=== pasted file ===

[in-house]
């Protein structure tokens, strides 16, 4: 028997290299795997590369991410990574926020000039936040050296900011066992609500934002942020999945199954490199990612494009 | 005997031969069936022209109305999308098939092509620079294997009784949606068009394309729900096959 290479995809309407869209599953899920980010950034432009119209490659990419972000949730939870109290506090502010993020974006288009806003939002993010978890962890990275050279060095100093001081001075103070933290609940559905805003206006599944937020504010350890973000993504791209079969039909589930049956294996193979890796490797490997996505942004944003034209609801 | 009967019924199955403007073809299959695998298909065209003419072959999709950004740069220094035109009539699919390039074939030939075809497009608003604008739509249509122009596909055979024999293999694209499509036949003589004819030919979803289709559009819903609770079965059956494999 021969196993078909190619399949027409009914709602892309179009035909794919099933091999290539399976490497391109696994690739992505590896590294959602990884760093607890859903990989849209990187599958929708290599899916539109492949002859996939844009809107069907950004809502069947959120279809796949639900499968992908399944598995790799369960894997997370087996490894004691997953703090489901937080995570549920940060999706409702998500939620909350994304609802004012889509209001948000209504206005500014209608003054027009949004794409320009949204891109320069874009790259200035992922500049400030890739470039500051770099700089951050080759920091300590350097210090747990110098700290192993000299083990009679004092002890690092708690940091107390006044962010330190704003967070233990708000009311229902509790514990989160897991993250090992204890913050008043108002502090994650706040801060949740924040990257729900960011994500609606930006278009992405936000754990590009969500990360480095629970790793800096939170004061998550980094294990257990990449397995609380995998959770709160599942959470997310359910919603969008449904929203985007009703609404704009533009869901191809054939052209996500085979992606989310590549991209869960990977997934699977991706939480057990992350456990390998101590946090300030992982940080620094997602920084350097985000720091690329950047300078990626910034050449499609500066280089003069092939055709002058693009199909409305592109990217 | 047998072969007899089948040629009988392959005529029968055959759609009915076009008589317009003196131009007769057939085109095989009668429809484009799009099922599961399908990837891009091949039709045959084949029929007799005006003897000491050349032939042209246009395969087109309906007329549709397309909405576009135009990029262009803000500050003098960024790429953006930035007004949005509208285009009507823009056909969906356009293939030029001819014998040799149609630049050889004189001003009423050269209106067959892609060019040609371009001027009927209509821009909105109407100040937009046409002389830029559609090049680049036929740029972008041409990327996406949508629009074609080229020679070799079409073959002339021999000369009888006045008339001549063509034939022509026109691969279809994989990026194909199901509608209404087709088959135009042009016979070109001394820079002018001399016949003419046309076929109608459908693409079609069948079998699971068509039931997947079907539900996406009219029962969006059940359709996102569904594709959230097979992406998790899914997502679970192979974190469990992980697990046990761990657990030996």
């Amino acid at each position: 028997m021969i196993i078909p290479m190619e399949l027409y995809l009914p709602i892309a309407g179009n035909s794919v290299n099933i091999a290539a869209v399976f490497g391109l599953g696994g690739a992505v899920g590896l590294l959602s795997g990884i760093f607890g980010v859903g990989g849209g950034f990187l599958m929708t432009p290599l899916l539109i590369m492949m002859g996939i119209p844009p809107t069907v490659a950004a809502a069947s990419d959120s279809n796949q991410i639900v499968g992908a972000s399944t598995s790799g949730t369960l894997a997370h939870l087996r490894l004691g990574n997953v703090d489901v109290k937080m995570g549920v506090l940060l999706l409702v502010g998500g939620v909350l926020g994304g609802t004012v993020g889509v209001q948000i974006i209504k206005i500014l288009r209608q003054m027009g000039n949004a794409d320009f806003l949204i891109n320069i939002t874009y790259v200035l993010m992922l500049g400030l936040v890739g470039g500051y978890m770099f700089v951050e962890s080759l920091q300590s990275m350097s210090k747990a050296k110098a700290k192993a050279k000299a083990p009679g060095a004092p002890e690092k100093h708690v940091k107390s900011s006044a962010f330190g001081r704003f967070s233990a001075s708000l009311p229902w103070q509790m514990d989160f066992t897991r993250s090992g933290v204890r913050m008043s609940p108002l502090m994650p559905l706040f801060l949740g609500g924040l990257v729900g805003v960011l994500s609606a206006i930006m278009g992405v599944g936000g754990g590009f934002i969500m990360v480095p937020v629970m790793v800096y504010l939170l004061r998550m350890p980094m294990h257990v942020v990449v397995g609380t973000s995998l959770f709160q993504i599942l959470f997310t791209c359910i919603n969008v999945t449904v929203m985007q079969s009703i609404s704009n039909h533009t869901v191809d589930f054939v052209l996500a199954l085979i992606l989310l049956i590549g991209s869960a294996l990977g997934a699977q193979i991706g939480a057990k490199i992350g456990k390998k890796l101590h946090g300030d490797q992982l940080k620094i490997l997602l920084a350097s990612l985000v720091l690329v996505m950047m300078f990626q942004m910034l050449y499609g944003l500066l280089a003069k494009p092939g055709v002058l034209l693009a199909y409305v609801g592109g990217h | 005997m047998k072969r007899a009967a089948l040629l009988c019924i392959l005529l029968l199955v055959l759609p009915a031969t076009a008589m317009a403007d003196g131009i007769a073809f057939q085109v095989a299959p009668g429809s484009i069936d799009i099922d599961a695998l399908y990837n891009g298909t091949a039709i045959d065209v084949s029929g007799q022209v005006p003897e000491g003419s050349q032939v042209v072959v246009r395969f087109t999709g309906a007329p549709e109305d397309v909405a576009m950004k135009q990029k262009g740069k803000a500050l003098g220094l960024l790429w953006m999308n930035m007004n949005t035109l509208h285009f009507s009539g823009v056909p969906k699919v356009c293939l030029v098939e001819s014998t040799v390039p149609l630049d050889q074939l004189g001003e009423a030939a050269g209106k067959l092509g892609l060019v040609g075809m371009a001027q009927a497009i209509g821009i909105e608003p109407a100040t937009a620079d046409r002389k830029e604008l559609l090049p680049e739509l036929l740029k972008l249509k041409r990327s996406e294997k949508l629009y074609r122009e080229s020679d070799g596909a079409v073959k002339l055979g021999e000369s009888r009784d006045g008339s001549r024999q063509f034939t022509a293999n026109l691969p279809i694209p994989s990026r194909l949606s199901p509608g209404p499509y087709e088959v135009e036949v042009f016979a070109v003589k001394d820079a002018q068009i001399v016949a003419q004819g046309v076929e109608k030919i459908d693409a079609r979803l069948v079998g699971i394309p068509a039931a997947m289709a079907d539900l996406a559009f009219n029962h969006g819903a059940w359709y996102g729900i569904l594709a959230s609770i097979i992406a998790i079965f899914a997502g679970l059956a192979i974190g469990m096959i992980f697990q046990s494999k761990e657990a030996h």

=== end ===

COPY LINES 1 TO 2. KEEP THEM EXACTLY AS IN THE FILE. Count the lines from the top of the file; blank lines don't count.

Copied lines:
[in-house]
């Protein structure tokens, strides 16, 4: 028997290299795997590369991410990574926020000039936040050296900011066992609500934002942020999945199954490199990612494009 | 005997031969069936022209109305999308098939092509620079294997009784949606068009394309729900096959 290479995809309407869209599953899920980010950034432009119209490659990419972000949730939870109290506090502010993020974006288009806003939002993010978890962890990275050279060095100093001081001075103070933290609940559905805003206006599944937020504010350890973000993504791209079969039909589930049956294996193979890796490797490997996505942004944003034209609801 | 009967019924199955403007073809299959695998298909065209003419072959999709950004740069220094035109009539699919390039074939030939075809497009608003604008739509249509122009596909055979024999293999694209499509036949003589004819030919979803289709559009819903609770079965059956494999 021969196993078909190619399949027409009914709602892309179009035909794919099933091999290539399976490497391109696994690739992505590896590294959602990884760093607890859903990989849209990187599958929708290599899916539109492949002859996939844009809107069907950004809502069947959120279809796949639900499968992908399944598995790799369960894997997370087996490894004691997953703090489901937080995570549920940060999706409702998500939620909350994304609802004012889509209001948000209504206005500014209608003054027009949004794409320009949204891109320069874009790259200035992922500049400030890739470039500051770099700089951050080759920091300590350097210090747990110098700290192993000299083990009679004092002890690092708690940091107390006044962010330190704003967070233990708000009311229902509790514990989160897991993250090992204890913050008043108002502090994650706040801060949740924040990257729900960011994500609606930006278009992405936000754990590009969500990360480095629970790793800096939170004061998550980094294990257990990449397995609380995998959770709160599942959470997310359910919603969008449904929203985007009703609404704009533009869901191809054939052209996500085979992606989310590549991209869960990977997934699977991706939480057990992350456990390998101590946090300030992982940080620094997602920084350097985000720091690329950047300078990626910034050449499609500066280089003069092939055709002058693009199909409305592109990217 | 047998072969007899089948040629009988392959005529029968055959759609009915076009008589317009003196131009007769057939085109095989009668429809484009799009099922599961399908990837891009091949039709045959084949029929007799005006003897000491050349032939042209246009395969087109309906007329549709397309909405576009135009990029262009803000500050003098960024790429953006930035007004949005509208285009009507823009056909969906356009293939030029001819014998040799149609630049050889004189001003009423050269209106067959892609060019040609371009001027009927209509821009909105109407100040937009046409002389830029559609090049680049036929740029972008041409990327996406949508629009074609080229020679070799079409073959002339021999000369009888006045008339001549063509034939022509026109691969279809994989990026194909199901509608209404087709088959135009042009016979070109001394820079002018001399016949003419046309076929109608459908693409079609069948079998699971068509039931997947079907539900996406009219029962969006059940359709996102569904594709959230097979992406998790899914997502679970192979974190469990992980697990046990761990657990030996």